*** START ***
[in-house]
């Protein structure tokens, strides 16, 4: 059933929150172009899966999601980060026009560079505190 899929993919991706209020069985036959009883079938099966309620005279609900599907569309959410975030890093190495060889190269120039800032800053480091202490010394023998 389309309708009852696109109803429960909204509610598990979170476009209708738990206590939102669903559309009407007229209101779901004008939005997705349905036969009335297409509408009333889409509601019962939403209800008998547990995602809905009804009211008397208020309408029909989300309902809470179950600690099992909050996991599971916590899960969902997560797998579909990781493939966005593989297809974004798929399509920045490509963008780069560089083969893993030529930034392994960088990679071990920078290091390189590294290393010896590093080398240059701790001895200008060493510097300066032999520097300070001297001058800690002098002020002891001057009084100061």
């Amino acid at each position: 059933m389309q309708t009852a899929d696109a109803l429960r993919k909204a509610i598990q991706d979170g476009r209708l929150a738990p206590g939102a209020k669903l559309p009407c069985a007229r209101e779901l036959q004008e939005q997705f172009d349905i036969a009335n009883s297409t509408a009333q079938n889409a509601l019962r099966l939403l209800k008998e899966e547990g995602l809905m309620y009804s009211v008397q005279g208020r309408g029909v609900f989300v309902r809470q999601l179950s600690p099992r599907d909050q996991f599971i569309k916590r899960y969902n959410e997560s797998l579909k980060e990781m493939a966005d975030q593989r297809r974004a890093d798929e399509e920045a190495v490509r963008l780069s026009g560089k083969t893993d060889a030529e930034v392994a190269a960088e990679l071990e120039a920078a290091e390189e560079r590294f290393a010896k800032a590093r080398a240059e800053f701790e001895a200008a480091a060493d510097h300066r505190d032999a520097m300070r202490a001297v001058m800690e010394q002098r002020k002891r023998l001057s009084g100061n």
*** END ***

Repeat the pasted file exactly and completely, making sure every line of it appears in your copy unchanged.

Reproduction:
[in-house]
């Protein structure tokens, strides 16, 4: 059933929150172009899966999601980060026009560079505190 899929993919991706209020069985036959009883079938099966309620005279609900599907569309959410975030890093190495060889190269120039800032800053480091202490010394023998 389309309708009852696109109803429960909204509610598990979170476009209708738990206590939102669903559309009407007229209101779901004008939005997705349905036969009335297409509408009333889409509601019962939403209800008998547990995602809905009804009211008397208020309408029909989300309902809470179950600690099992909050996991599971916590899960969902997560797998579909990781493939966005593989297809974004798929399509920045490509963008780069560089083969893993030529930034392994960088990679071990920078290091390189590294290393010896590093080398240059701790001895200008060493510097300066032999520097300070001297001058800690002098002020002891001057009084100061």
């Amino acid at each position: 059933m389309q309708t009852a899929d696109a109803l429960r993919k909204a509610i598990q991706d979170g476009r209708l929150a738990p206590g939102a209020k669903l559309p009407c069985a007229r209101e779901l036959q004008e939005q997705f172009d349905i036969a009335n009883s297409t509408a009333q079938n889409a509601l019962r099966l939403l209800k008998e899966e547990g995602l809905m309620y009804s009211v008397q005279g208020r309408g029909v609900f989300v309902r809470q999601l179950s600690p099992r599907d909050q996991f599971i569309k916590r899960y969902n959410e997560s797998l579909k980060e990781m493939a966005d975030q593989r297809r974004a890093d798929e399509e920045a190495v490509r963008l780069s026009g560089k083969t893993d060889a030529e930034v392994a190269a960088e990679l071990e120039a920078a290091e390189e560079r590294f290393a010896k800032a590093r080398a240059e800053f701790e001895a200008a480091a060493d510097h300066r505190d032999a520097m300070r202490a001297v001058m800690e010394q002098r002020k002891r023998l001057s009084g100061n």